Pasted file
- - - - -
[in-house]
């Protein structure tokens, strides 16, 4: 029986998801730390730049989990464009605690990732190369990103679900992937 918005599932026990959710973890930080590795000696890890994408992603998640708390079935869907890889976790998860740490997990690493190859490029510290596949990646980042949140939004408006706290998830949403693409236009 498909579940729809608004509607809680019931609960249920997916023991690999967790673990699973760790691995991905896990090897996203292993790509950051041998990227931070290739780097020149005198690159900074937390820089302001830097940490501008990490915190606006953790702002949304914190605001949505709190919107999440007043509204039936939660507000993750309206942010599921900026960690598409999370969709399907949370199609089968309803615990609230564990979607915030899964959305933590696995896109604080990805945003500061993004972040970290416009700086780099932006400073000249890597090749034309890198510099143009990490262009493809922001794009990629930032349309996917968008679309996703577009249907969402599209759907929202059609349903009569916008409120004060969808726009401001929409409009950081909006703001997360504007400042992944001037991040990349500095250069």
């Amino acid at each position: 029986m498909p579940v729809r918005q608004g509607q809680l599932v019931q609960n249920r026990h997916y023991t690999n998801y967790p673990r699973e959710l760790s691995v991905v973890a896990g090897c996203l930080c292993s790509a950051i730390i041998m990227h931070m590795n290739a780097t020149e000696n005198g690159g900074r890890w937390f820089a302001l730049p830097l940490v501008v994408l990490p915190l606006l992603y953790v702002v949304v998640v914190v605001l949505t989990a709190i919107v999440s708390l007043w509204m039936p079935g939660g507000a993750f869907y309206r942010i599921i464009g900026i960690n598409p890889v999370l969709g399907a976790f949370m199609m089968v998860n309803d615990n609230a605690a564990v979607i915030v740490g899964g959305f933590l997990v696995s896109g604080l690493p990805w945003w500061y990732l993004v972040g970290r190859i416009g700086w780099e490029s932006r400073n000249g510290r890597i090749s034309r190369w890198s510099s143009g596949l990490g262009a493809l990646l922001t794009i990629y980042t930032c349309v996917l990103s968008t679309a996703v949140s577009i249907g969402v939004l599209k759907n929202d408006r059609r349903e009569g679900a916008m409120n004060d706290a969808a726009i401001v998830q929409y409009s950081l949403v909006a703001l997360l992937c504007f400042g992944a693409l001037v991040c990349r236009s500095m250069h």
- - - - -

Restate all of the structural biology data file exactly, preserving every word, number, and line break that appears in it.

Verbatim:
[in-house]
């Protein structure tokens, strides 16, 4: 029986998801730390730049989990464009605690990732190369990103679900992937 918005599932026990959710973890930080590795000696890890994408992603998640708390079935869907890889976790998860740490997990690493190859490029510290596949990646980042949140939004408006706290998830949403693409236009 498909579940729809608004509607809680019931609960249920997916023991690999967790673990699973760790691995991905896990090897996203292993790509950051041998990227931070290739780097020149005198690159900074937390820089302001830097940490501008990490915190606006953790702002949304914190605001949505709190919107999440007043509204039936939660507000993750309206942010599921900026960690598409999370969709399907949370199609089968309803615990609230564990979607915030899964959305933590696995896109604080990805945003500061993004972040970290416009700086780099932006400073000249890597090749034309890198510099143009990490262009493809922001794009990629930032349309996917968008679309996703577009249907969402599209759907929202059609349903009569916008409120004060969808726009401001929409409009950081909006703001997360504007400042992944001037991040990349500095250069």
């Amino acid at each position: 029986m498909p579940v729809r918005q608004g509607q809680l599932v019931q609960n249920r026990h997916y023991t690999n998801y967790p673990r699973e959710l760790s691995v991905v973890a896990g090897c996203l930080c292993s790509a950051i730390i041998m990227h931070m590795n290739a780097t020149e000696n005198g690159g900074r890890w937390f820089a302001l730049p830097l940490v501008v994408l990490p915190l606006l992603y953790v702002v949304v998640v914190v605001l949505t989990a709190i919107v999440s708390l007043w509204m039936p079935g939660g507000a993750f869907y309206r942010i599921i464009g900026i960690n598409p890889v999370l969709g399907a976790f949370m199609m089968v998860n309803d615990n609230a605690a564990v979607i915030v740490g899964g959305f933590l997990v696995s896109g604080l690493p990805w945003w500061y990732l993004v972040g970290r190859i416009g700086w780099e490029s932006r400073n000249g510290r890597i090749s034309r190369w890198s510099s143009g596949l990490g262009a493809l990646l922001t794009i990629y980042t930032c349309v996917l990103s968008t679309a996703v949140s577009i249907g969402v939004l599209k759907n929202d408006r059609r349903e009569g679900a916008m409120n004060d706290a969808a726009i401001v998830q929409y409009s950081l949403v909006a703001l997360l992937c504007f400042g992944a693409l001037v991040c990349r236009s500095m250069h």